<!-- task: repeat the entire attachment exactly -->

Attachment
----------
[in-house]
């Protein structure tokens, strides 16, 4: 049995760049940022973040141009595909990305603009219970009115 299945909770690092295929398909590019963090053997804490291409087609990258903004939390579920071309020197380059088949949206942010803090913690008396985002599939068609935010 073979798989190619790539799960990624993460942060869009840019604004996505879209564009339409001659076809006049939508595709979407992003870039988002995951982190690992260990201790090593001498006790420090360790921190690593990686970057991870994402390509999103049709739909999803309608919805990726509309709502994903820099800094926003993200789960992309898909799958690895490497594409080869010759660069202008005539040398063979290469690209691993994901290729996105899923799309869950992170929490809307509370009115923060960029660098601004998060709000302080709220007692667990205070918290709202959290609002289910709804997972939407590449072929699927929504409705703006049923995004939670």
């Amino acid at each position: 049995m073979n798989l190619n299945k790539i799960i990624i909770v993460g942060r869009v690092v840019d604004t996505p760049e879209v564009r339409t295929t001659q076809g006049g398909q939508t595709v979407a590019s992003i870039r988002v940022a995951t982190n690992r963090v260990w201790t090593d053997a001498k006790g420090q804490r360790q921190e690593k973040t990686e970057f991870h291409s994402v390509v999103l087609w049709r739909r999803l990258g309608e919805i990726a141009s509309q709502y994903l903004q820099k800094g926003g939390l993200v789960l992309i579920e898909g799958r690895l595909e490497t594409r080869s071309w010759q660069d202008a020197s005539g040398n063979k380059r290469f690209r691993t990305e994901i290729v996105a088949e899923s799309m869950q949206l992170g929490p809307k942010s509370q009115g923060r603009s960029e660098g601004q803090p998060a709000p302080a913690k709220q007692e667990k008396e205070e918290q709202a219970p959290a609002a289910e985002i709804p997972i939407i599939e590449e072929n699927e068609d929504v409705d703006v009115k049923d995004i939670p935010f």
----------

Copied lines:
[in-house]
């Protein structure tokens, strides 16, 4: 049995760049940022973040141009595909990305603009219970009115 299945909770690092295929398909590019963090053997804490291409087609990258903004939390579920071309020197380059088949949206942010803090913690008396985002599939068609935010 073979798989190619790539799960990624993460942060869009840019604004996505879209564009339409001659076809006049939508595709979407992003870039988002995951982190690992260990201790090593001498006790420090360790921190690593990686970057991870994402390509999103049709739909999803309608919805990726509309709502994903820099800094926003993200789960992309898909799958690895490497594409080869010759660069202008005539040398063979290469690209691993994901290729996105899923799309869950992170929490809307509370009115923060960029660098601004998060709000302080709220007692667990205070918290709202959290609002289910709804997972939407590449072929699927929504409705703006049923995004939670």
């Amino acid at each position: 049995m073979n798989l190619n299945k790539i799960i990624i909770v993460g942060r869009v690092v840019d604004t996505p760049e879209v564009r339409t295929t001659q076809g006049g398909q939508t595709v979407a590019s992003i870039r988002v940022a995951t982190n690992r963090v260990w201790t090593d053997a001498k006790g420090q804490r360790q921190e690593k973040t990686e970057f991870h291409s994402v390509v999103l087609w049709r739909r999803l990258g309608e919805i990726a141009s509309q709502y994903l903004q820099k800094g926003g939390l993200v789960l992309i579920e898909g799958r690895l595909e490497t594409r080869s071309w010759q660069d202008a020197s005539g040398n063979k380059r290469f690209r691993t990305e994901i290729v996105a088949e899923s799309m869950q949206l992170g929490p809307k942010s509370q009115g923060r603009s960029e660098g601004q803090p998060a709000p302080a913690k709220q007692e667990k008396e205070e918290q709202a219970p959290a609002a289910e985002i709804p997972i939407i599939e590449e072929n699927e068609d929504v409705d703006v009115k049923d995004i939670p935010f």